This conversation goes both ways. We say we want a true Mac client (and Outlook Integration, and a pony -- no, better make it a unicorn). But what do we do other than demand things? It is perhaps the case that we should talk less and execute more on our end -- which is what I am suggesting in my previous post. If we want a GroupWise client for Mac so much, then why don't we do something to indicate how much we want it? Why don't we put a little more skin in the game? I have some thoughts here, though nothing to say yet.

    But please understand, though we seem to have the same conversation repeatedly, that we are saying these things to you because we still respect GroupWise enough as a product that we want to see it improved. And most of all, I appreciate your willingness to make these blog posts. Your timely updates on various GroupWise advances is greatly appreciated, as is your willingness to respond to these comments.

    Yesterday I had lunch with my Apple reps. They were among the group who still believe that Novell's primary product is Netware. And I did a tremendous job trying to explain to them how fantastic Novell's products are -- how they can handle any Enterprise load, how well NetStorage and Data Synchronizer work with iPads and other iOS devices, how much more scalable eDirectory is than any other directory service. I think they went away with an interest in investigating further, but at the start the usual Novell/Apple blind spot was well in place -- their Novell customers are mainly small, rural, and migrating so to see a large Apple-invested school disti/rct also running Novell solutions was interesting to them. Apple has the best clients, and Novell has the best servers, and I still want to bridge that gap so that I can use them both together without friction.

    So, I'll see you at Brainshare. Until then, good luck with the Ascot beta.

    Johnnie

    * I had an interesting thought in the car today -- with a sufficiently advanced web interface, GroupWise will be able to do everything that GMail can. However, because of Google's lack of a good end user support infrastructure and the feature requirements for its advertisement revenue engine, GMail will never do the more sophisticated and organizationally interesting things that GroupWise does. Just an idle musing.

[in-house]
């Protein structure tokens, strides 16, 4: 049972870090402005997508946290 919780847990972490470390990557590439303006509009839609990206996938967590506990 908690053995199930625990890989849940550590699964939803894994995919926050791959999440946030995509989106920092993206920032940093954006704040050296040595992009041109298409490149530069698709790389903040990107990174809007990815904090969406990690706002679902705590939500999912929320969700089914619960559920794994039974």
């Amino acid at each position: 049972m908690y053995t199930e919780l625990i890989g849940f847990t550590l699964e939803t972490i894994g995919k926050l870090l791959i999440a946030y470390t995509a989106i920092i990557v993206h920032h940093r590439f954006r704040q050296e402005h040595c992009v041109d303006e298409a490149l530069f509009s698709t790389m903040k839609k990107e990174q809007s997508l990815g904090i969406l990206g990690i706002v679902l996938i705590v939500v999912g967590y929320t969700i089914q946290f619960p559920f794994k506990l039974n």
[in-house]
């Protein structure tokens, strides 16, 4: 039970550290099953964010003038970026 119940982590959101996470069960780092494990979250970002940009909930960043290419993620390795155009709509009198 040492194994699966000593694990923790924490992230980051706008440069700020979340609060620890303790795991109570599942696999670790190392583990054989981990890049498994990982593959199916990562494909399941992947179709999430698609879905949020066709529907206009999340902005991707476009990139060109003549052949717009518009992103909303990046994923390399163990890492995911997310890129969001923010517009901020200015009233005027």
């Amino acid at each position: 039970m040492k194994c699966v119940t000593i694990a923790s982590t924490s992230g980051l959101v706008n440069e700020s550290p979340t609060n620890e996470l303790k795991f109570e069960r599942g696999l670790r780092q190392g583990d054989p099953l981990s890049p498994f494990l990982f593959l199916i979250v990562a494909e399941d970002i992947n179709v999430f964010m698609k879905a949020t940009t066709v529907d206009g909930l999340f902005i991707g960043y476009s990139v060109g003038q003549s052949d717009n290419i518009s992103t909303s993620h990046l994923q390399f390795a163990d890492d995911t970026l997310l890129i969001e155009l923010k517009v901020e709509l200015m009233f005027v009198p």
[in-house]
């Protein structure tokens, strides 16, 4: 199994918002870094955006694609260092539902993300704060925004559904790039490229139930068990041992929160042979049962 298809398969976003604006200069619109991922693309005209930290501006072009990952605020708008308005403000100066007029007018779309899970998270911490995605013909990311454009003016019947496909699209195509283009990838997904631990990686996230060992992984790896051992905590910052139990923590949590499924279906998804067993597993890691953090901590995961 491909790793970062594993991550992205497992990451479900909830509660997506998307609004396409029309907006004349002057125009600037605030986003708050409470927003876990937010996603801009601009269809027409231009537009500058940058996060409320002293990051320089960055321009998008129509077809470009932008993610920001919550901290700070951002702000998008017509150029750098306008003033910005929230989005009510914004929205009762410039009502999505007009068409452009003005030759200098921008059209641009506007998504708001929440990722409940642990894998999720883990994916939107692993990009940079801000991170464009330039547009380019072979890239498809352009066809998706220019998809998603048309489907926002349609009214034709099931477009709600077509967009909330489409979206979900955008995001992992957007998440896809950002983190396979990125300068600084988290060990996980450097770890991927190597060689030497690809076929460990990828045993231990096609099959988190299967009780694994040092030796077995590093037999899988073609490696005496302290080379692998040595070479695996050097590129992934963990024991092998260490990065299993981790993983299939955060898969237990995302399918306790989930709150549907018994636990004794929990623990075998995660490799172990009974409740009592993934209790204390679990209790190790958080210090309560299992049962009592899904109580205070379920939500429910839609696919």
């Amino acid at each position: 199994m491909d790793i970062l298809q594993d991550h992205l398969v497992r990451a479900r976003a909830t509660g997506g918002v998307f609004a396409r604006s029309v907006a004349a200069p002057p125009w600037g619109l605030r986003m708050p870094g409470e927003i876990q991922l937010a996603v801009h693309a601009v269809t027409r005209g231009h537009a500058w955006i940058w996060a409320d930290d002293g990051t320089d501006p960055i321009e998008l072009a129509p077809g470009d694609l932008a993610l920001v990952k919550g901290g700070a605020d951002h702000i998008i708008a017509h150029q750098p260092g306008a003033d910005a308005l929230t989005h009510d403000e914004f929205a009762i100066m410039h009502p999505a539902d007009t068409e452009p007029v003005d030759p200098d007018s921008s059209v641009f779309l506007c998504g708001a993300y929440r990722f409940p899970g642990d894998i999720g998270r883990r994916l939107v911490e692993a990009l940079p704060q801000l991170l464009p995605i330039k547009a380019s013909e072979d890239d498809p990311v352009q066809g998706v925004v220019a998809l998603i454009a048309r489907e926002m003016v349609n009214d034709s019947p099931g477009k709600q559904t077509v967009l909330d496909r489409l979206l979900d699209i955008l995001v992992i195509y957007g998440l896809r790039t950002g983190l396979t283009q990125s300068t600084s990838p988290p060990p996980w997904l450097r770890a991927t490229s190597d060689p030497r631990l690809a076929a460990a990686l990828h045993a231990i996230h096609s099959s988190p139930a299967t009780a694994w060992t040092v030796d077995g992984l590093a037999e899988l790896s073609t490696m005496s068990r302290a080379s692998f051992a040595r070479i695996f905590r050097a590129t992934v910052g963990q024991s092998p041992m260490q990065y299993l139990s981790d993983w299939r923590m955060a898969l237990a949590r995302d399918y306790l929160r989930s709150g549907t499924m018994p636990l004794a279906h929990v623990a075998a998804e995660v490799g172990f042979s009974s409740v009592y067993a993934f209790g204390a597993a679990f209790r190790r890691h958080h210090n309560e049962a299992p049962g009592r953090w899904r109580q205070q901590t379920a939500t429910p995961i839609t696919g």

Comment
  • Dean,

    I appreciate your position, and especially that there are many discussions that you have which we are not privy to. You'll notice that my list of reasons that you may not have embarked on a Mac client is fairly exhaustive, and includes a number of factors relating to Novell's very survival as a company (for example, the need to triage resources in order to meet show stopper customer requests first).

    In your favor is the fact that a Mac client was released for GroupWise 6.5-8, and given that prior to that there was a five year gap where WebAccess or POP/IMAP were the only Mac options, it is notable that you returned to the platform. I also understand the need to devote resources to the web client, especially with GMail* out there.

    You have some fairly large disadvantages in your (as a GW manager, not as Dean) credibility as well, though. The first is that of the three major products groups at Novell, the GroupWise group is the least Mac-friendly. The OES and Zenworks products are much more receptive to the needs of the Mac community, as are their teams. After all, today I can administer Zenworks 11 from a Macintosh except for actually creating Windows or Linux policies, and their Asset and Patch Management pieces are quite useful. OES has a very robust AFP server, I can do all of my server admin from a Mac (in fact, with X11 I can admin OES better from a Mac than from a PC), and with a little elbow grease I can pretend that eDirectory is Open Directory from a Mac client perspective. Maybe the web admin tool and the new Webaccess will change my mind. We will see when they ship in Windemere and Ascot.